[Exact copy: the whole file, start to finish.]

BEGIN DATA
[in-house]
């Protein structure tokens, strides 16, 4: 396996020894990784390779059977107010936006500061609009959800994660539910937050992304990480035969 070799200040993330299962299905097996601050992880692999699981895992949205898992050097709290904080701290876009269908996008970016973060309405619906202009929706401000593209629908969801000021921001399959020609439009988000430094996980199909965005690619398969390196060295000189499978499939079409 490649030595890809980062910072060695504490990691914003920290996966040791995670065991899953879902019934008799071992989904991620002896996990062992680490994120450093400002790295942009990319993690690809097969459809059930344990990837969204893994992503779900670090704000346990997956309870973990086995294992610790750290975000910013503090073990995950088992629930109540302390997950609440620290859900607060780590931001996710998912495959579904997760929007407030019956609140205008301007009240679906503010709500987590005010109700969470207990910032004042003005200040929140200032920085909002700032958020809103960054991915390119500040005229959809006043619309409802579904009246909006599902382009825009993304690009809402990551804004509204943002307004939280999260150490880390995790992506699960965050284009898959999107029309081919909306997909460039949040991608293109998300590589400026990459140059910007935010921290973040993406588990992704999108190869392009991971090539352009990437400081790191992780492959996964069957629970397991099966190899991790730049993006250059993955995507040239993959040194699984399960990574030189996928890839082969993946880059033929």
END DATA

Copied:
[in-house]
């Protein structure tokens, strides 16, 4: 396996020894990784390779059977107010936006500061609009959800994660539910937050992304990480035969 070799200040993330299962299905097996601050992880692999699981895992949205898992050097709290904080701290876009269908996008970016973060309405619906202009929706401000593209629908969801000021921001399959020609439009988000430094996980199909965005690619398969390196060295000189499978499939079409 490649030595890809980062910072060695504490990691914003920290996966040791995670065991899953879902019934008799071992989904991620002896996990062992680490994120450093400002790295942009990319993690690809097969459809059930344990990837969204893994992503779900670090704000346990997956309870973990086995294992610790750290975000910013503090073990995950088992629930109540302390997950609440620290859900607060780590931001996710998912495959579904997760929007407030019956609140205008301007009240679906503010709500987590005010109700969470207990910032004042003005200040929140200032920085909002700032958020809103960054991915390119500040005229959809006043619309409802579904009246909006599902382009825009993304690009809402990551804004509204943002307004939280999260150490880390995790992506699960965050284009898959999107029309081919909306997909460039949040991608293109998300590589400026990459140059910007935010921290973040993406588990992704999108190869392009991971090539352009990437400081790191992780492959996964069957629970397991099966190899991790730049993006250059993955995507040239993959040194699984399960990574030189996928890839082969993946880059033929």